>> Read more in “New Bonus Depreciation Rules Clarified in IRS Proposed Guidance”
There have been a lot of questions on meals and entertainment expenses. Recent transitional guidance clarified that the 50% deduction for meals remains allowable in certain circumstances and clarifies when businesses can claim it.
>> Read more in “Transitional IRS Guidance Create Five-Part Test to Deduct Meal Expenses.”
It is a good practice to create separate general ledger accounts to separately record all of your meal and entertainment expense-related items to help ensure the proper tax deductibility treatment is given to each.
Research and Development Expenses
The R&D credit is a great opportunity for businesses that incur expenses to improve processes or develop new products. Note that after 2021, R&D expenses will need to be capitalized and amortized. Also, check to see if your state offers a state-level R&D credit for more savings.
The TCJA overhauled the U.S. international tax regime. The changes are substantial, specifically as they relate to the new GILTI and FIDII provisions. Taxpayers who own more than 10% of a foreign business must take the time to understand the changes, their potential impact and any planning strategies to mitigate negative tax consequences.
>> Read more in “Tax Reform Watch: An Overhaul of the U.S. International Tax System” and “3 GILTI Planning Options Non-C Corporations Should Consider Before Year-End.”
New IRS audit procedures introduced in the Bipartisan Budget Act of 2015 will hold certain partnerships responsible for paying any tax and related interest and penalties resulting from an IRS audit, beginning with the 2018 tax year.
There is much to consider if you are a partnership. Consider your opt-out and push-out options and any necessary partnership agreement updates, including who you will select for a partnership representative. Note that any LLC agreements must be updated by March 15, 2019.
>> Read more in “IRS Finalizes Opt-Out Rules for IRS Partnership Audits; Proposes Additional Regs”
The Wayfair Decision
We can’t forget one of the biggest decisions to affect state sales tax in decades. The decision gives states more control over requiring out-of-state businesses to collect sales tax — regardless if they have a physical presence in the state. And that will mean changes for all types of sellers who have sales in locations throughout the U.S., not just retailers. Some state statutes to collect more sales tax are already in effect. If your company has met certain thresholds this year in any of those states and are not collecting, you are already out of compliance and creating a liability. You’ll need to review and update your processes and procedures surrounding sales tax collection, both historically and going forward. Also, review your business’ current accounting system and staffing to determine if they can accurately and effectively collect and remit sales tax in multiple states.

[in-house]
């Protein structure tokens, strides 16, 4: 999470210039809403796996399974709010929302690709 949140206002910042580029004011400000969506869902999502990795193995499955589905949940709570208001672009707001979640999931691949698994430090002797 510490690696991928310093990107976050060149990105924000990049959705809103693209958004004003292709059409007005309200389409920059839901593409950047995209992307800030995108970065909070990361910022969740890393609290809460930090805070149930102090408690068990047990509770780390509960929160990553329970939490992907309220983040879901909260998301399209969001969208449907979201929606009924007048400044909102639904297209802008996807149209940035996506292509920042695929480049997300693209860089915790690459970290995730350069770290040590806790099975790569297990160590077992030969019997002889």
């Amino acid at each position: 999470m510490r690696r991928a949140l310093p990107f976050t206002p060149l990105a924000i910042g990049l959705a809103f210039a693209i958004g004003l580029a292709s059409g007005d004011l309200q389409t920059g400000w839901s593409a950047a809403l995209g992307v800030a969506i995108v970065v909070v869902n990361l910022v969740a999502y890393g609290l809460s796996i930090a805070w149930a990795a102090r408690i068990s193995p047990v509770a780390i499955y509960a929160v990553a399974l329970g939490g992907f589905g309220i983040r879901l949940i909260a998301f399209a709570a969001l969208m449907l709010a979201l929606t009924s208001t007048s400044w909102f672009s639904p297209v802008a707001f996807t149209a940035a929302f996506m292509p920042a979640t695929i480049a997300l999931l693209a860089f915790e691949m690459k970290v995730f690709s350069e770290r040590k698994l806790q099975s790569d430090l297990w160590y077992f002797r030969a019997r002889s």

>> Read more in “Supreme Court Overturns Quill Decision, Changes Sales Tax Landscape.”
There are many other provisions in the TCJA that can aid in your year-end planning, such as the limitation on business interest, net operating loss considerations and rules on excess business losses. Work closely with your advisor to identify all of your opportunities.
Please contact a member of your service team for further discussion.
Cohen & Company is not rendering legal, accounting or other professional advice. Information contained in this post is considered accurate as of the date of publishing. Any action taken based on information in this blog should be taken only after a detailed review of the specific facts, circumstances and current law.